If desired, coatings of other materials may be applied to the metal, prior to pyrolysis and sintering or subsequently thereto utilizing the low-temperature arc vapor deposition principles of my above-identified copending application or patents.
The above and other objects, features and advantages of the present invention will become more readily apparent from the following description, reference being made to the accompanying drawing in which:
FIG. 1 is a diagram partially in block form and partially in elevation of an apparatus for carrying out the process of the present invention;
FIG. 2 is a diagram of another apparatus for carrying out the method of the invention; and
FIGS. 3 and 4 are, respectively, scanning electron micrographs illustrating structures fabricated in accordance with the invention and by electrodeposition, the first utilizing principles of the present invention and the second representing a product which is currently commercially available for comparison purposes.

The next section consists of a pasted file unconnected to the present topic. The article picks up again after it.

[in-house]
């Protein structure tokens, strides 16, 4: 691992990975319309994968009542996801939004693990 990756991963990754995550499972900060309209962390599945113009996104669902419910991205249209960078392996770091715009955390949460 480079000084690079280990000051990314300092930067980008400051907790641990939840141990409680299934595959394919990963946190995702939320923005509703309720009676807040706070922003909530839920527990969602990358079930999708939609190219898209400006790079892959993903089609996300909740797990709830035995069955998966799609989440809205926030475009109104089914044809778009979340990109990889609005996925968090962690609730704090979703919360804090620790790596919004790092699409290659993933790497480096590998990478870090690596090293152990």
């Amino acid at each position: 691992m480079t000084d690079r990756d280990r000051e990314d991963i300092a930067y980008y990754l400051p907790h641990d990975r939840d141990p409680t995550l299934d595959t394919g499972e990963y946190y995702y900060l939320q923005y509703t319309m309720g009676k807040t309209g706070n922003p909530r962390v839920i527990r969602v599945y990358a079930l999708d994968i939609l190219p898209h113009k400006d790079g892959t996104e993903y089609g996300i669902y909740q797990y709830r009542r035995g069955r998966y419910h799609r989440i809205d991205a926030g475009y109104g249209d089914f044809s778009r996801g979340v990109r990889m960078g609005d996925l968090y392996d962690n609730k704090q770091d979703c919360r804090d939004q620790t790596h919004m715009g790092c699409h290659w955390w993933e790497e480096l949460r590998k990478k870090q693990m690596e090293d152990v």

In FIG. 1 of the drawing, I have shown an apparatus for practicing the method of the present invention, the apparatus comprising a vacuum chamber 10 in which a substrate 11, e.g. the reticulate open-pore flexible polyurethane foam which has been described previously is made, for example, by the methods of U.S. Pat. Nos. 4,670,477 or 4,656,196. The substrate 11 is mounted on a support diagrammatically shown at 12.
Juxtaposed with this substrate in the vacuum chamber 10 are a pair of electrodes, namely, an electrode 13 which is stationary and an electrode 14 which can be composed of the metal to be deposited on the foam, e.g. nickel.
The nickel electrode 14 can be brought out of contact with the electrode 13 by an electrode feeder 15 to strike the arc.